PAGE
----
Eric Holder Stepping Down as Atty. Gen.: 5 Things You Should Know

By Daniel Taylor, Esq. on September 25, 2014 | Last updated on March 21, 2019

U.S. Attorney General Eric Holder announced today he will be stepping down as soon as his successor can be nominated and confirmed.

Holder, the first African-American to hold the post, took office shortly after President Barack Obama began his first term in 2009. Holder leaves on something of a high note, reports The New York Times: Earlier this week, he announced that the federal prison population declined for the first time since 1980 on his watch, and should continue to do so for at least the next two years.

What the story behind Holder's time in office and his forthcoming departure? Here are five things you should know:

  1. He's not going anywhere yet. In his official remarks announcing his resignation, Holder mentioned that he would be leaving sometime "in the months ahead." He will remain in the job while President Obama searches for his replacement, which could take until after the new year.
  2. His resignation is not a surprise. Although only made official today, Holder's possible plans to resign have been the source of speculation for some time. According to Reuters, Holder had previously signaled he was considering stepping down before the end of the year, and confirmed those plans during a White House meeting earlier this month.
  3. His previous positions. After graduating from Columbia Law School, Holder joined the U.S. Justice Department in 1976, where he served until being appointed as a judge for the Superior Court of the District of Columbia by President Ronald Reagan in 1988. Holder then worked as a U.S. attorney for President Bill Clinton before serving as deputy attorney general under Janet Reno. He worked in private practice until joining Obama's presidential campaign as a legal advisor and then being nominated and confirmed as attorney general.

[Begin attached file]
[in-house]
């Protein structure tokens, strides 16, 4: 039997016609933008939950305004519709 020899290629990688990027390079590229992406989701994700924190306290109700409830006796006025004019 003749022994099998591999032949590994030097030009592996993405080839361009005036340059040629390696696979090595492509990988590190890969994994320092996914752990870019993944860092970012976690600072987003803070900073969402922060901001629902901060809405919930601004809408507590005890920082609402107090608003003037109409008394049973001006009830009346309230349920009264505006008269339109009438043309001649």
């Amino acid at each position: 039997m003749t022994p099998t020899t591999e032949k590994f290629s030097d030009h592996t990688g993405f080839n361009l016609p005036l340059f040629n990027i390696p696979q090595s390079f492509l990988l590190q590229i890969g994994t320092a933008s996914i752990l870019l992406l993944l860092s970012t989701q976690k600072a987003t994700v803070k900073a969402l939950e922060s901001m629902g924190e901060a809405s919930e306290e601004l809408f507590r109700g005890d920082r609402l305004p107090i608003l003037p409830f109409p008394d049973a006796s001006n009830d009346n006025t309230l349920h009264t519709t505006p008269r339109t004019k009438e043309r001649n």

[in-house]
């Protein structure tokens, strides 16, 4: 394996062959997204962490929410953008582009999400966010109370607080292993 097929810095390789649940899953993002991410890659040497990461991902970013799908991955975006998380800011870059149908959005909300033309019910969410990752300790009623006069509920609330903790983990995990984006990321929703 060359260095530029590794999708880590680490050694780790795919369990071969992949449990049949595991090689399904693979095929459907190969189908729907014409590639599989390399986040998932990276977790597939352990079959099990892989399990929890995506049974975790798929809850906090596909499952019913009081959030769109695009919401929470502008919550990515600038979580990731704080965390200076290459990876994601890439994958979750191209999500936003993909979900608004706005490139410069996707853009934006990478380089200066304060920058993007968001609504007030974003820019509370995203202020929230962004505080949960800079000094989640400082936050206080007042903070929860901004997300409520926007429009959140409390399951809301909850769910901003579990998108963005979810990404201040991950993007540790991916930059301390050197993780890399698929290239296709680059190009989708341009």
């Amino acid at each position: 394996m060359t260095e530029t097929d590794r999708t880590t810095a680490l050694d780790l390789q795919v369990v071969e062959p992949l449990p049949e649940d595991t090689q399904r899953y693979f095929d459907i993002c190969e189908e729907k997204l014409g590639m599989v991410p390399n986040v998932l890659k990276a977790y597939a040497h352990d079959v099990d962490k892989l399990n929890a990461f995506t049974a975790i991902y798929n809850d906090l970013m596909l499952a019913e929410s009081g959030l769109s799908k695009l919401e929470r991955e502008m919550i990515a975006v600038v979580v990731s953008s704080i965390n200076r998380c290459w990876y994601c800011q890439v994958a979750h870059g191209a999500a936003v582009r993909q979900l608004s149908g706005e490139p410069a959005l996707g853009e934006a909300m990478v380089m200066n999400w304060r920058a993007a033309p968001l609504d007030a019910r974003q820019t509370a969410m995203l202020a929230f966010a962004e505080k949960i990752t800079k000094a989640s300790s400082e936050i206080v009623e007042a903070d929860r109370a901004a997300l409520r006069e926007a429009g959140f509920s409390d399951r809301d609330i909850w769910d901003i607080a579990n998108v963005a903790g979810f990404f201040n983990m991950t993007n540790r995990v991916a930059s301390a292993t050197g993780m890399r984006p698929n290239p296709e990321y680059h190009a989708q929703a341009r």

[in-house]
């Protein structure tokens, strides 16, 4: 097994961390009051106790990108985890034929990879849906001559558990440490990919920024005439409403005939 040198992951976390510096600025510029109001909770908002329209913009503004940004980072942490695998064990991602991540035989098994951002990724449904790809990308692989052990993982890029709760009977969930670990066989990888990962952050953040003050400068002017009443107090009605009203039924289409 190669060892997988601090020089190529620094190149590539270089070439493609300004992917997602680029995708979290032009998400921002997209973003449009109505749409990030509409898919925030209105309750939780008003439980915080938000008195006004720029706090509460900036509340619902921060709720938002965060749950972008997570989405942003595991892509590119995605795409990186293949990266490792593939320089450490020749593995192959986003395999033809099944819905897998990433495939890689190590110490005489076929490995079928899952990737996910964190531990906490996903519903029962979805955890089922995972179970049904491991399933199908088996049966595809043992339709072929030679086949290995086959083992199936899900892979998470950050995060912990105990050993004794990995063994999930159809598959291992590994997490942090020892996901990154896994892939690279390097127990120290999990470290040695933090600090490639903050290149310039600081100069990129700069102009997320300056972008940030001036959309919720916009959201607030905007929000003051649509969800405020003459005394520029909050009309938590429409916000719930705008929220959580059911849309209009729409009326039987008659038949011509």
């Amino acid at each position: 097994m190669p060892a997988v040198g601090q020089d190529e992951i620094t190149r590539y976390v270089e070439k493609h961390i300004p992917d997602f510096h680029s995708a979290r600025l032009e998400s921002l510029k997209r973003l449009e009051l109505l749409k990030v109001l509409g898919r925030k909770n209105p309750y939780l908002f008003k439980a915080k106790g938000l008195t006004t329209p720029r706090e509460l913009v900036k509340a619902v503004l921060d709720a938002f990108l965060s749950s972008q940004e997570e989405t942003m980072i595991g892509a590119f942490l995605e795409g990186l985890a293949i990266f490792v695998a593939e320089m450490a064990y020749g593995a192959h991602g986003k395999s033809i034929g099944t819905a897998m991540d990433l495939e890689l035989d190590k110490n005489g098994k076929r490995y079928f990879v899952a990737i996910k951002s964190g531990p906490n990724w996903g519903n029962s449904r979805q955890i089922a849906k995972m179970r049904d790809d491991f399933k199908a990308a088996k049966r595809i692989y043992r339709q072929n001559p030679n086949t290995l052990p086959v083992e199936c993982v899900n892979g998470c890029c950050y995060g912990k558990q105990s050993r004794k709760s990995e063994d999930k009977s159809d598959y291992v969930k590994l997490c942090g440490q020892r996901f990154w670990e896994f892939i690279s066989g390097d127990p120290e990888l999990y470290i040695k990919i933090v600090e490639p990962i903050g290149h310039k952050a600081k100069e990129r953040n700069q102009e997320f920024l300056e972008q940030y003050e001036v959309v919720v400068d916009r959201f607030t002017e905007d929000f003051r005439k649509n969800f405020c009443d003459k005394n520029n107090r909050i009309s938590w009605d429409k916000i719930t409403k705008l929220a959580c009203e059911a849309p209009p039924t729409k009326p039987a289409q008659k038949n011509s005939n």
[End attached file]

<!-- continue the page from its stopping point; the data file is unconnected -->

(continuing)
4. His legacy as attorney general. The drop in federal prison population is at least in part a result of one of Holder's more recent priorities as attorney general: scaling back mandatory prison sentences for low-level drug offenders and other non-violent criminals. But his tenure was also marked by its fair share of controversy, including Holder being held in contempt of Congress in 2012 after refusing to comply with subpoenas related to the Justice Department's controversial "Fast and Furious" gun-tracking program. Other accomplishments cited by Holder in his speech include his advocacy for LGBT equality, increased environmental protections, and his department's prosecution of suspected terrorists.
  5. What happens next? President Obama will select a nominee for a new attorney general to serve out the remainder of the president's term. However, any nominee will have to win confirmation by the Senate, which may be complicated if Republicans can lessen or overtake the Democratic Senate majority in the upcoming midterm elections.

According to The New York Times, candidates mentioned as possible replacements for Holder include Massachusetts Gov. Deval Patrick, former White House counsel Kathryn Ruemmler, Rhode Island Sen. Sheldon Whitehouse, and former Michigan Gov. Jennifer M. Granholm.

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